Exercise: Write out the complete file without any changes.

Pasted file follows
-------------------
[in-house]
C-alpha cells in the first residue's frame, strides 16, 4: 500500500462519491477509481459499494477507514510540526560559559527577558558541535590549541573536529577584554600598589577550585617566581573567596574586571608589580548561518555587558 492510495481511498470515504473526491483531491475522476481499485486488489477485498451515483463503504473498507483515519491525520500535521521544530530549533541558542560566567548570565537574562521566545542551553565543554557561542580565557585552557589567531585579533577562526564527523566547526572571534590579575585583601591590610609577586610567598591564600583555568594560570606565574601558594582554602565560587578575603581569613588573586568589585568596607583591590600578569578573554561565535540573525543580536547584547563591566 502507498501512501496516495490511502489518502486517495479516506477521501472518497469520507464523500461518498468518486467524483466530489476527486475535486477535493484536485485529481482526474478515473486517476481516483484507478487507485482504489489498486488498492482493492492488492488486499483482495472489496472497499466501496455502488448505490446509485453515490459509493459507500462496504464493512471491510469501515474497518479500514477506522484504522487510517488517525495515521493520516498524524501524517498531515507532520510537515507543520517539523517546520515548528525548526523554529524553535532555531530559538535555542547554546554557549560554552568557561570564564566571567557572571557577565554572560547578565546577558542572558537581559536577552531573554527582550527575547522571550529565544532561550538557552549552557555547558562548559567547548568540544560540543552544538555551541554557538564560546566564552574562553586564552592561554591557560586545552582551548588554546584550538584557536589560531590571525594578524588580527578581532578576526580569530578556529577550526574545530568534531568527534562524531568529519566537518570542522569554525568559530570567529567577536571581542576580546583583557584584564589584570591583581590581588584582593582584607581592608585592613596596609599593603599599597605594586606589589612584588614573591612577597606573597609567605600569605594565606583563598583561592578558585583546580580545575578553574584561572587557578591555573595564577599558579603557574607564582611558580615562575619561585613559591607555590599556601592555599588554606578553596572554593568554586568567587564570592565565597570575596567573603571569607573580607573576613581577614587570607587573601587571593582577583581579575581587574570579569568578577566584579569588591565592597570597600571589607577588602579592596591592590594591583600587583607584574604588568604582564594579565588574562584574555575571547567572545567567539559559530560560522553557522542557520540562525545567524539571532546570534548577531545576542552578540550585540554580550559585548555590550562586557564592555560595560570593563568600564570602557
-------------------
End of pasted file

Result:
[in-house]
C-alpha cells in the first residue's frame, strides 16, 4: 500500500462519491477509481459499494477507514510540526560559559527577558558541535590549541573536529577584554600598589577550585617566581573567596574586571608589580548561518555587558 492510495481511498470515504473526491483531491475522476481499485486488489477485498451515483463503504473498507483515519491525520500535521521544530530549533541558542560566567548570565537574562521566545542551553565543554557561542580565557585552557589567531585579533577562526564527523566547526572571534590579575585583601591590610609577586610567598591564600583555568594560570606565574601558594582554602565560587578575603581569613588573586568589585568596607583591590600578569578573554561565535540573525543580536547584547563591566 502507498501512501496516495490511502489518502486517495479516506477521501472518497469520507464523500461518498468518486467524483466530489476527486475535486477535493484536485485529481482526474478515473486517476481516483484507478487507485482504489489498486488498492482493492492488492488486499483482495472489496472497499466501496455502488448505490446509485453515490459509493459507500462496504464493512471491510469501515474497518479500514477506522484504522487510517488517525495515521493520516498524524501524517498531515507532520510537515507543520517539523517546520515548528525548526523554529524553535532555531530559538535555542547554546554557549560554552568557561570564564566571567557572571557577565554572560547578565546577558542572558537581559536577552531573554527582550527575547522571550529565544532561550538557552549552557555547558562548559567547548568540544560540543552544538555551541554557538564560546566564552574562553586564552592561554591557560586545552582551548588554546584550538584557536589560531590571525594578524588580527578581532578576526580569530578556529577550526574545530568534531568527534562524531568529519566537518570542522569554525568559530570567529567577536571581542576580546583583557584584564589584570591583581590581588584582593582584607581592608585592613596596609599593603599599597605594586606589589612584588614573591612577597606573597609567605600569605594565606583563598583561592578558585583546580580545575578553574584561572587557578591555573595564577599558579603557574607564582611558580615562575619561585613559591607555590599556601592555599588554606578553596572554593568554586568567587564570592565565597570575596567573603571569607573580607573576613581577614587570607587573601587571593582577583581579575581587574570579569568578577566584579569588591565592597570597600571589607577588602579592596591592590594591583600587583607584574604588568604582564594579565588574562584574555575571547567572545567567539559559530560560522553557522542557520540562525545567524539571532546570534548577531545576542552578540550585540554580550559585548555590550562586557564592555560595560570593563568600564570602557